Part and parcel of this apocalyptic outlook is Jesus’ characteristic preaching of a coming Kingdom of G-d. Today, Christians (and I suspect, many Jews) think about the Kingdom of G-d in terms of heaven and the afterlife: bad things may happen to good people in the here and now, but our temporary existence on Earth will be followed by an eternity where goodness and justice will prevail. But what is characteristic of first century Jewish apocalypticism is the belief that the Kingdom of G-d is coming here, to planet Earth, more specifically to Israel, and that its coming establishment is imminent. Or as Jesus said, “Truly I tell you, some who are standing here will not taste death before they see that the kingdom of G-d has come with power.”
What would the Kingdom look like? One characteristic of the Kingdom is, as Allison puts it, “profound discontinuity between the present and the future.” Or in plainer terms, everything is about to change. Helen Bond describes some of these changes in her terrific book The Historical Jesus: A Guide for the Perplexed: there will be an “ingathering of the scattered people of Israel and the reconstitution of the twelve tribes. Israel’s enemies would be judged, foreign overlords cast out and G-d alone would be king.”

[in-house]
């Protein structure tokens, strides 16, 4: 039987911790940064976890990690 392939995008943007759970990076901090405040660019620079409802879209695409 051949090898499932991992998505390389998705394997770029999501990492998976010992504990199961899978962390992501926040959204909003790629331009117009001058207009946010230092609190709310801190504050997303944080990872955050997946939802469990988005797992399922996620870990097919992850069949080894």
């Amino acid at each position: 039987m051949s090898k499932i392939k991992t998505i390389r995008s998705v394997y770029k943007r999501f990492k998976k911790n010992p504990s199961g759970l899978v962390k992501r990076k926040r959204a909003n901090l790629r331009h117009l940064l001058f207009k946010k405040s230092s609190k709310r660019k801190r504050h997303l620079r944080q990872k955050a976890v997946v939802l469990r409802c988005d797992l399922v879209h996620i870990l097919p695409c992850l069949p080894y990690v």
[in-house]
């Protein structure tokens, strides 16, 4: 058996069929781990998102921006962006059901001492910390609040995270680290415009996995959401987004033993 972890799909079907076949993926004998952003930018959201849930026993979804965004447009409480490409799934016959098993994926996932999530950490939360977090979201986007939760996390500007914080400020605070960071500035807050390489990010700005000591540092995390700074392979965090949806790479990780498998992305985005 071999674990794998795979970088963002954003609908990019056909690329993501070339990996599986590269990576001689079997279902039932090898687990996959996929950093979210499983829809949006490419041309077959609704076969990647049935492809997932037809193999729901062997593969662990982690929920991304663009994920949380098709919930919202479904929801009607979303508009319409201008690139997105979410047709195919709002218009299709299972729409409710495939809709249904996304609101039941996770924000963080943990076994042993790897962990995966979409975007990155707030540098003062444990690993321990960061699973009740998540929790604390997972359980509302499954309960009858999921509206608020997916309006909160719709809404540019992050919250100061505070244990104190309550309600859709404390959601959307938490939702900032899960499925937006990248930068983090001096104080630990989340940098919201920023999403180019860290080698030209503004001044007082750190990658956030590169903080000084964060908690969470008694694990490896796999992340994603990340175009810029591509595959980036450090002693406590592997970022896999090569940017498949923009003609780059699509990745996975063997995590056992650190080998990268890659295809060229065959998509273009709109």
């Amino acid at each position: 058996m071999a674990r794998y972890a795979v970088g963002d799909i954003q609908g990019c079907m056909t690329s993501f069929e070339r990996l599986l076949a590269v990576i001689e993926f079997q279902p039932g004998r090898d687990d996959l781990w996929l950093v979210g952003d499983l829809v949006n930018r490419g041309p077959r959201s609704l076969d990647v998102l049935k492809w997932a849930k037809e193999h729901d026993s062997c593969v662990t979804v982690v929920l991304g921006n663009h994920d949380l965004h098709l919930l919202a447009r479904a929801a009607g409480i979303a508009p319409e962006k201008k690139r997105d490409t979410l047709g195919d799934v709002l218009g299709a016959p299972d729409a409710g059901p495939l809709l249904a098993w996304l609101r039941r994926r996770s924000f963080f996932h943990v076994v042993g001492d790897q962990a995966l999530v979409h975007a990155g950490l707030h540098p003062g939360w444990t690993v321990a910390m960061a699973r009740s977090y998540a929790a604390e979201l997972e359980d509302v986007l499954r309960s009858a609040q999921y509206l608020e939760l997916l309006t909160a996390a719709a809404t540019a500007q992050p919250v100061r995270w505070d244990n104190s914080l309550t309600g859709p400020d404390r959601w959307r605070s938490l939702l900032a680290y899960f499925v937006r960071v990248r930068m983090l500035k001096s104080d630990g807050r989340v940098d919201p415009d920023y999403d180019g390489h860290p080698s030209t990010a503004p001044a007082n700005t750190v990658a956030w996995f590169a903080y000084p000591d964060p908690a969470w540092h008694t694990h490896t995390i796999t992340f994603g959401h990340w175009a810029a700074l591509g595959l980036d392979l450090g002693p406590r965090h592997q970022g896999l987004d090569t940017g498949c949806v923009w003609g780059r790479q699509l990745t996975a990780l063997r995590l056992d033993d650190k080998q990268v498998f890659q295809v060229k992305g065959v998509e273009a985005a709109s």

Much of what we find in the Gospels comes into sharper focus when we factor in Jesus’ apocalypticism and his view that the Kingdom of G-d is almost here. In an article in Reform Judaism Online, my teacher Josh Garroway describes how many of Jesus’ ethical teachings can best be understood apocalyptically. For example:
Jesus encouraged his followers to renounce material or cultural attachments, presumably to focus on the repentance and radical love required for the impending kingdom of G-d. The rich were to discard their wealth (Mark 10:23–25), the powerful their authority (Mark 10:42–44). Even families were to be abandoned if they interfered with one’s preparation (Luke 14:26). Corresponding to this ethic of renunciation was a celebration of the poor and downtrodden, whose status would be dramatically reversed under G-d’s rule. The poor, meek, and ostracized were to be blessed, since the hierarchies of the reigning order soon would be stood on end—the last would be first, and the first last (Matthew 5:3–5; Mark 10:31).
Take particular note of what Garroway says about the first being last. Who were among the “first” in Jesus’ day? Scribes. Among the first of those first would be those Jews with what Keith calls “scribal-literate” authority, those scribes that Le Donne describes as “power brokers.” What would these scribes experience in the Kingdom? Presumably, a reversal of fortune, followed by a lot of weeping and gnashing of teeth. The “1%” of Jesus’ day would have “received their reward in full,” before the coming of the Kingdom; but once the Kingdom arrives, this reward would fall to ordinary Jews.